Submitted by admin on April 22, 2009 - 22:17
Novelist and poet.
A new biography of Satchell, William Arthur appears in the Dictionary of New Zealand Biography on this site.
William Satchell, elder son of Thomas Satchell and Hannah, nèe Mordey, was born on 1 February 1860 in London, where his father was a high civil servant with literary interests, who edited several books and two magazines, and became Surveyor-General before his death in 1887. William was educated at Hurstpierpoint and Heidelberg University. His friend Allan Fea recalls him returning from Germany in “a velvet coat and smoking cap” to set up as a publisher in London. But the business failed after he had put out books of poems, essays, and sermons, including his own Bedlam Ballads and Straitwaistcoat-Stories (1883) and Will o' the Wisp and Other Tales in Verse and Prose (1883).
As these youthful publications had little success, Satchell sailed for New Zealand in May 1886 with Elmer J. Brown. After inspecting land in the Waikato and Whangarei districts, they took up a Maori block at Waima, Hokianga. On 15 November 1889, Satchell married Susan Bryers (died 1937), a grand-daughter of Joseph Bryers. Two years later he gave up the farm because its title was invalid, becoming storekeeper at Waima until 1893, when he was forced out of business by the depression and returned to Auckland.
In April 1894 his humorous tale, Why I Came to New Zealand, was the first of many stories and poems in the New Zealand Graphic over the pseudonym “Saml. Cliall White”. He also contributed to the Sydney Bulletin and was influenced by the Australian “bush” school of writers of the eighteen-nineties. His book, Patriotic and Other Poems (1900) was well received in Auckland, and during the following year he edited The Maorilander, a shortlived literary magazine, most of the contents of which he wrote himself.
Satchell's first novel, The Land of the Lost (1902), was a realistic story of the North Auckland gum-fields, drawn from his experiences and observations at Waima. It was followed by a second masterly study of pioneer Hokianga settlers, The Toll of the Bush (1905), and a third novel, The Elixir of Life (1907), which was based on incidents during his voyage out. These books were deeply rooted in their colonial setting and showed a considerable advance in fictional technique over earlier New Zealand novels.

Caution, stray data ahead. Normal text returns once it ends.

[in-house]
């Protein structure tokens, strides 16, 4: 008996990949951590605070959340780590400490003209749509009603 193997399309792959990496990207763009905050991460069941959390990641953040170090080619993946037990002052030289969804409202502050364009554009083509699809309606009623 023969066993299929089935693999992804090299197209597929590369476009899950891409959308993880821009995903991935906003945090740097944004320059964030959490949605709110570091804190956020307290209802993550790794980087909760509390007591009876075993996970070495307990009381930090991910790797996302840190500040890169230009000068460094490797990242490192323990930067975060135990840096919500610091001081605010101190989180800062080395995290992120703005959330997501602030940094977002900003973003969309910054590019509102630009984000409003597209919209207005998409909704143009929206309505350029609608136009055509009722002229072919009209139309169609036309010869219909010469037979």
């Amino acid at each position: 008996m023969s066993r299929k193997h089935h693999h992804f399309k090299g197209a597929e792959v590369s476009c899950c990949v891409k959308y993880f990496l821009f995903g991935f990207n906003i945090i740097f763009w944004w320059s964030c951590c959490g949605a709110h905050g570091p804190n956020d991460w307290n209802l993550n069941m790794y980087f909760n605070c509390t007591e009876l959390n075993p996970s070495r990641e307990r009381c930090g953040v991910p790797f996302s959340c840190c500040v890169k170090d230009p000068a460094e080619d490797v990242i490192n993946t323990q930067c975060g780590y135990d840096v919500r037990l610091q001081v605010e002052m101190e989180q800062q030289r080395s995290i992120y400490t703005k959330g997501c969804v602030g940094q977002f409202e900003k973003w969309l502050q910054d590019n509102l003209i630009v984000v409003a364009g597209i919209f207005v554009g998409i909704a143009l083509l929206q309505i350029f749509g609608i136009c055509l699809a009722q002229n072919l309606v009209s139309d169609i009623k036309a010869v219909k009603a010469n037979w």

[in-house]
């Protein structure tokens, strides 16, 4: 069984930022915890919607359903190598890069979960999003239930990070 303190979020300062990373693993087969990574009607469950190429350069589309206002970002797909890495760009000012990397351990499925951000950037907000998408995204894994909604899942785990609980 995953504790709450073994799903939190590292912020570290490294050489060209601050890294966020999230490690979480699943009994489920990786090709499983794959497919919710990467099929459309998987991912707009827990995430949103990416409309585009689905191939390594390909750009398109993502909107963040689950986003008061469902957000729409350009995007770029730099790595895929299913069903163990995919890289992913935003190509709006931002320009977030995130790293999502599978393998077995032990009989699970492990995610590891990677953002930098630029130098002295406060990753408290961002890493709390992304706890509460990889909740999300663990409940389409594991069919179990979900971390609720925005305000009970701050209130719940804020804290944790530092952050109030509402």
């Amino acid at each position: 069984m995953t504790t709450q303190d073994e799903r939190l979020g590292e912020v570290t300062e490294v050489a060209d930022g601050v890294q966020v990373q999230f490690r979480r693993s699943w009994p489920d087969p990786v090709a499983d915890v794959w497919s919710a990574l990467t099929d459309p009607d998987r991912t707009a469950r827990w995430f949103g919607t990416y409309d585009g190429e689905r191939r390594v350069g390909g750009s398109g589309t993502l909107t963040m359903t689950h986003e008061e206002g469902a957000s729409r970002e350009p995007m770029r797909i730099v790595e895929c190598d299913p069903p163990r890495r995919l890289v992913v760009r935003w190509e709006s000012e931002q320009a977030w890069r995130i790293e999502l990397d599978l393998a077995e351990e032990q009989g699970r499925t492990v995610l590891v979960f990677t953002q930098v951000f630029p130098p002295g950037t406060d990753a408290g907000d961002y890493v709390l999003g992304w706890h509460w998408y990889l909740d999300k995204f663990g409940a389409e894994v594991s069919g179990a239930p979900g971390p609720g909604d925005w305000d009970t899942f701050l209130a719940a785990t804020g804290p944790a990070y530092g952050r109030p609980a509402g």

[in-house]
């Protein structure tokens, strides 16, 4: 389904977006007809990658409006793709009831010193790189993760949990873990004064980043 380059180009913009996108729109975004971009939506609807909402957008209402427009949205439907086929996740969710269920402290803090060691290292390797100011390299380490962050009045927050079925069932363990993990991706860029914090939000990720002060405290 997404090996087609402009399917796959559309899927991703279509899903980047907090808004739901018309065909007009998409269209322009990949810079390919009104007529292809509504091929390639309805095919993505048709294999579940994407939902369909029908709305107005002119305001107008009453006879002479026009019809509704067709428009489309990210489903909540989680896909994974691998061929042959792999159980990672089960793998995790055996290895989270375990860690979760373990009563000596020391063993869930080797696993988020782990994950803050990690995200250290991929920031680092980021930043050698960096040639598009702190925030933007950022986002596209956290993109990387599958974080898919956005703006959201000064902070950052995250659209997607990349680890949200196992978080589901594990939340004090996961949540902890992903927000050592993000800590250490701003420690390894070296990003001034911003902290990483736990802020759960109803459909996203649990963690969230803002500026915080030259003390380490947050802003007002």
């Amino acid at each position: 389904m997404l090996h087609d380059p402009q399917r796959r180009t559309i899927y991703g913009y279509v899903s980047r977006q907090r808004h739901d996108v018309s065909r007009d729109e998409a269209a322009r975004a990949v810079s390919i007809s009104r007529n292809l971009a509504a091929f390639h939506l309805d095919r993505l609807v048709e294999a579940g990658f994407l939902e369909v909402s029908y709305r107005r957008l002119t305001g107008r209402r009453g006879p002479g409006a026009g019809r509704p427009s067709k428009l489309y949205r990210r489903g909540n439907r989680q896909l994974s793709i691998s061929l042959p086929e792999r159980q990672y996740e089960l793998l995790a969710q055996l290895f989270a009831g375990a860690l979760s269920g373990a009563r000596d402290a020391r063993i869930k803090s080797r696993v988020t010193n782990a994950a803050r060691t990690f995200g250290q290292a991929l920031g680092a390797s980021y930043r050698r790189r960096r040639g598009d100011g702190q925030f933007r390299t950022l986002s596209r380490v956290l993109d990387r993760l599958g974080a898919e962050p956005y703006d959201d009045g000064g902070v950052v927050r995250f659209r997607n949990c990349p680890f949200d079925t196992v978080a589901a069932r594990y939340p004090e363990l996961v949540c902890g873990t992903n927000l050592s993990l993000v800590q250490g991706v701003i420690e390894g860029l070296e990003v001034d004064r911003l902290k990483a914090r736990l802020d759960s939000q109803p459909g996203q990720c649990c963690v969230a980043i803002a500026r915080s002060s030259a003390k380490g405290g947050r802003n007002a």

In 1909 Satchell became secretary to the Auckland Horticultural Society, and in 1920 accountant to the S. P. Gibbons Timber Co. During these years he lived mainly at Mount Roskill, Auckland, where he raised a family of nine children. His novel of the Maori Wars, The Greenstone Door (1914), was based on long research and personal inspection of the battle areas in the Waikato. It has been continually reprinted and is now recognised as a classic of the period, with its authentic historical portraits and its passionate plea for better understanding between the two races.
Satchell was a small, shy man with an aristocratic demeanour which led to him being known to his friends as “the little Duke”. In 1939 he was awarded a Civil List pension. He died in Auckland on 21 October 1942. His poetry is largely popular and satirical, but in fiction his outstanding qualities of literary craftsmanship, his sense of humour, deep understanding of pioneer and racial problems, and sustained narrative skill establish him as the first major New Zealand novelist.
by Phillip John Wilson, M.A., Author, Wellington.
- Recollections of Sixty Years, Fea, Allan (1927)
- The Maorilander — A Study of William Satchell, Wilson, Phillip (1961).